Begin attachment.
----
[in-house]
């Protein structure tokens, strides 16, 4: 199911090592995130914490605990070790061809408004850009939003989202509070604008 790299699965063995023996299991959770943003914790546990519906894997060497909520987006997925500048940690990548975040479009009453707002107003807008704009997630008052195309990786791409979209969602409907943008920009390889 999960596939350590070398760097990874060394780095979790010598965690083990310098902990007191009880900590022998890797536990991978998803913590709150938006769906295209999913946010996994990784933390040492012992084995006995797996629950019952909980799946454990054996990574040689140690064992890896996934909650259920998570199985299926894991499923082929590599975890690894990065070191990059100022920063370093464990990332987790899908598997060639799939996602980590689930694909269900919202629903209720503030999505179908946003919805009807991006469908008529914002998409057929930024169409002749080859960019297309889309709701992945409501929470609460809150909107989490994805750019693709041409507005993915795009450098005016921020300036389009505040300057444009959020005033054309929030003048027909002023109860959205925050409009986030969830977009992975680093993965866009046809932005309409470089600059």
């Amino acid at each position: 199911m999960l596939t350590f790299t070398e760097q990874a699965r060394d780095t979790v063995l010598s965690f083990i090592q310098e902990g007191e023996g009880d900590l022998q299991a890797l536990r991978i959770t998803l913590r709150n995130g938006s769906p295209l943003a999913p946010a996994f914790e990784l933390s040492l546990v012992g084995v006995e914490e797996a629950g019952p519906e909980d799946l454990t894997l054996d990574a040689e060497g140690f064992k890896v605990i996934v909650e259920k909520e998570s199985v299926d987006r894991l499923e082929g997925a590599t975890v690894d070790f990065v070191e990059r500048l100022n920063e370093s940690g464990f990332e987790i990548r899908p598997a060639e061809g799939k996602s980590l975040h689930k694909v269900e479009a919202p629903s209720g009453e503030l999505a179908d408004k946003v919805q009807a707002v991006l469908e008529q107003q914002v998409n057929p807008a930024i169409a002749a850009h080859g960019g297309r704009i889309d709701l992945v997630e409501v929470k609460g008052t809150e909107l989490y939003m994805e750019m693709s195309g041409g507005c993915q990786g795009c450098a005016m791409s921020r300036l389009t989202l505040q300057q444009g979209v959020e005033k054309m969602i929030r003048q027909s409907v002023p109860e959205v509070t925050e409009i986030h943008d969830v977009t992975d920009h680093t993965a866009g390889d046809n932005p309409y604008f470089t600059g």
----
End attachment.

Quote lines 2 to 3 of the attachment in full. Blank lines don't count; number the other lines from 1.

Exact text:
């Protein structure tokens, strides 16, 4: 199911090592995130914490605990070790061809408004850009939003989202509070604008 790299699965063995023996299991959770943003914790546990519906894997060497909520987006997925500048940690990548975040479009009453707002107003807008704009997630008052195309990786791409979209969602409907943008920009390889 999960596939350590070398760097990874060394780095979790010598965690083990310098902990007191009880900590022998890797536990991978998803913590709150938006769906295209999913946010996994990784933390040492012992084995006995797996629950019952909980799946454990054996990574040689140690064992890896996934909650259920998570199985299926894991499923082929590599975890690894990065070191990059100022920063370093464990990332987790899908598997060639799939996602980590689930694909269900919202629903209720503030999505179908946003919805009807991006469908008529914002998409057929930024169409002749080859960019297309889309709701992945409501929470609460809150909107989490994805750019693709041409507005993915795009450098005016921020300036389009505040300057444009959020005033054309929030003048027909002023109860959205925050409009986030969830977009992975680093993965866009046809932005309409470089600059």
């Amino acid at each position: 199911m999960l596939t350590f790299t070398e760097q990874a699965r060394d780095t979790v063995l010598s965690f083990i090592q310098e902990g007191e023996g009880d900590l022998q299991a890797l536990r991978i959770t998803l913590r709150n995130g938006s769906p295209l943003a999913p946010a996994f914790e990784l933390s040492l546990v012992g084995v006995e914490e797996a629950g019952p519906e909980d799946l454990t894997l054996d990574a040689e060497g140690f064992k890896v605990i996934v909650e259920k909520e998570s199985v299926d987006r894991l499923e082929g997925a590599t975890v690894d070790f990065v070191e990059r500048l100022n920063e370093s940690g464990f990332e987790i990548r899908p598997a060639e061809g799939k996602s980590l975040h689930k694909v269900e479009a919202p629903s209720g009453e503030l999505a179908d408004k946003v919805q009807a707002v991006l469908e008529q107003q914002v998409n057929p807008a930024i169409a002749a850009h080859g960019g297309r704009i889309d709701l992945v997630e409501v929470k609460g008052t809150e909107l989490y939003m994805e750019m693709s195309g041409g507005c993915q990786g795009c450098a005016m791409s921020r300036l389009t989202l505040q300057q444009g979209v959020e005033k054309m969602i929030r003048q027909s409907v002023p109860e959205v509070t925050e409009i986030h943008d969830v977009t992975d920009h680093t993965a866009g390889d046809n932005p309409y604008f470089t600059g």